“Titanic,” the legendary blockbuster and one of my favorite movies ever, has a profound quote that struck me when I first saw the movie 23 years ago: “We are women; our choices are never easy.” I didn’t quite understand the full implications of this line back then, but it clearly stayed with me.
Now, as a mother, a wife, a daughter, a sister, a friend, a career professional and a woman trying to survive in a COVID-19 world—where women are losing their jobs in greater numbers than men or are leaving the workforce altogether to look after family—I understand what that dialogue in “Titanic” truly means.
The choice between focusing on home and family or having a busy career especially comes to the forefront when the woman has a baby and is going on maternity leave. I know the need to make this choice, as I have needed to make it thrice.
As I have watched women my age and younger advance into managerial and executive positions or earn their graduate degrees because they didn’t have to put their career on hiatus to look after young children, I have struggled regret and fear that I’ll be left behind and all my professional work won’t matter.
I asked myself: What if I couldn’t find a good opportunity like this again? What if I have to start all over again at an entry level job in my profession, for a lower pay, giving up all the gains and experience I have made?
These are very real fears that we women have and for good reason too, considering the well-known statistics of women getting paid less than men for doing the same job and women not being represented in executive level positions in many industries.
However, from experience, I can tell you that with each of my maternity leaves, I have returned to a better job that gave me higher pay, more responsibilities and a better work environment, all of which have led me to steadily progress in my career. This has also allowed me to afford childcare for my children so I could return to my profession.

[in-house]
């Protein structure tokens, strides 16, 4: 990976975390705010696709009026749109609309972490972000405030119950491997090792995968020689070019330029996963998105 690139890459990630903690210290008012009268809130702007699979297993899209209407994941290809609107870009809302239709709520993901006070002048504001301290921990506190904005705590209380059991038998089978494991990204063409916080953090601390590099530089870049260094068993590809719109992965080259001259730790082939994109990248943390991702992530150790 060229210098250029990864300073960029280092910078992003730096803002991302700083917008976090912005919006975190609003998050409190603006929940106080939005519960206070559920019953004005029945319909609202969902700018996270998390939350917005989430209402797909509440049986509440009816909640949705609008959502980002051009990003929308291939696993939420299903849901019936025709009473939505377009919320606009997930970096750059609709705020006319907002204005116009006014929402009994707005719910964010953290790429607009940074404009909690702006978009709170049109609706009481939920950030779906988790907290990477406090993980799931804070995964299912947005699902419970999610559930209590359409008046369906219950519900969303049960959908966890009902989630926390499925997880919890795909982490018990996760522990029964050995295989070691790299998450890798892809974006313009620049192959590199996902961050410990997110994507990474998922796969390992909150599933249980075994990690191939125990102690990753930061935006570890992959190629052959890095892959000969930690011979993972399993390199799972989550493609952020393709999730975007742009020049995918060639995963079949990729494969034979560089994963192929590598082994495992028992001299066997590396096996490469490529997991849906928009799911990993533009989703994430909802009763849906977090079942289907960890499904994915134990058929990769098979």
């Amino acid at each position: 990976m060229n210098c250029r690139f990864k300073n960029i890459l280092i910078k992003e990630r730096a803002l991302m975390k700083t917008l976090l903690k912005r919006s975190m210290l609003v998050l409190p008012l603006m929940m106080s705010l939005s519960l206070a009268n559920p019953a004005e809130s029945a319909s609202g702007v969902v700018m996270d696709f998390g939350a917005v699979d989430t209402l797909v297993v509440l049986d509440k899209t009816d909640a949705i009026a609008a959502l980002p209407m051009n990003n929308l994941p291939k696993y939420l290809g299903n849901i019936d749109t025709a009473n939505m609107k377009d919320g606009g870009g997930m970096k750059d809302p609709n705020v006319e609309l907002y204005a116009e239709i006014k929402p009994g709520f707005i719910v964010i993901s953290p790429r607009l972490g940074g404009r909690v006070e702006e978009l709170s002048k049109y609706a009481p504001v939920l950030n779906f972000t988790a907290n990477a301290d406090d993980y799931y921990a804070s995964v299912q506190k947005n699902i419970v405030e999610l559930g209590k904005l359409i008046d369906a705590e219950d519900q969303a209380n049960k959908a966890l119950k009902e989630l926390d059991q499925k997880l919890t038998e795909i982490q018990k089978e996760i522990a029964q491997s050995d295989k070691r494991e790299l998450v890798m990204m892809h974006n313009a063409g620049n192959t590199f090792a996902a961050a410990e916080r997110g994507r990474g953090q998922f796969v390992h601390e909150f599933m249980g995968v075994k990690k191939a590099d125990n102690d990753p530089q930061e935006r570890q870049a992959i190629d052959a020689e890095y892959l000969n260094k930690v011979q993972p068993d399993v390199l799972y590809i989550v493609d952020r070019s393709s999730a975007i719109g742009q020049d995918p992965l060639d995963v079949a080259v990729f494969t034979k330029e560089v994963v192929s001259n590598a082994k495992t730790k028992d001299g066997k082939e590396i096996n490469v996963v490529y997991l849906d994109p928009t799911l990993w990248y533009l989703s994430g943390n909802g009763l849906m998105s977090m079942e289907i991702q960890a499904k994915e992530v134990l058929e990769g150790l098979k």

How does that work, you may ask? Well, here’s some real-world advice I can provide after being a “veteran” of three maternity leaves.
Once your child is out of the newborn phase, things do settle down, giving you more time to develop new skills. In my previous MAT leave, I wrote and published a kids’ picture book, and began blogging at “StoryMummy” and opened an associated Instagram account @storymummy86. All these together helped me get my job at University of Toronto. My published book was one of the first things my interviewers brought up during my interview!
For me, this means that I’m willing to keep an eye out for new opportunities, even if I really love the current position that I’m. It also means I’m willing to try new things, like writing, publishing and marketing a book.
Colleagues both past and present can be references or give you insight into new opportunities.
Consider what career skills you want to gain and what career you’d like to have in the future. Is there a dream job or dream industry you have? What’s the best way to prepare for that specific career path? What do you need to do to get there?
Even during your MAT leave, do not go completely dark. It’s much easier to be in the mindset of hopping back into a career again once your MAT leave is over.
Now, due to your unique life situation, it may not be possible to do all or any of this. You may have to take a complete time off during your MAT leave. You may choose to stay in your same job, or you may take on a new job but for lower pay for a variety of personal and professional reasons. You may choose to leave the workforce altogether to focus on family.
We are women and our choices are never easy. There’s structural inequity, social and cultural expectations of the “‘nurturer,” and the biological inheritance of motherhood. We are expected to balance these inequities and expectations with the demands of modern life, all while working for financial independence and personal life satisfaction.
Sometimes, we have the choice to start something new. It might just advance our careers.
And what do I plan to do after my third maternity leave? Why, finally go ahead and get that Masters degree, of course.
ILHAM is a debut Canadian Children’s Author of the rhyming picture book, “Wonder Walk,” which has been released by the small Toronto-based press, Iguana Books.
ILHAM most recently worked at the University of Toronto, doing career advising for undergraduate students and she has been in the career advising field for a decade. When not writing and career advising, ILHAM loves to travel with her family and considers reading and raking leaves to be actual sports. You can follow ILHAM on her book writing & travel blog: Story Mummy, or on Instagram at storymummy86.
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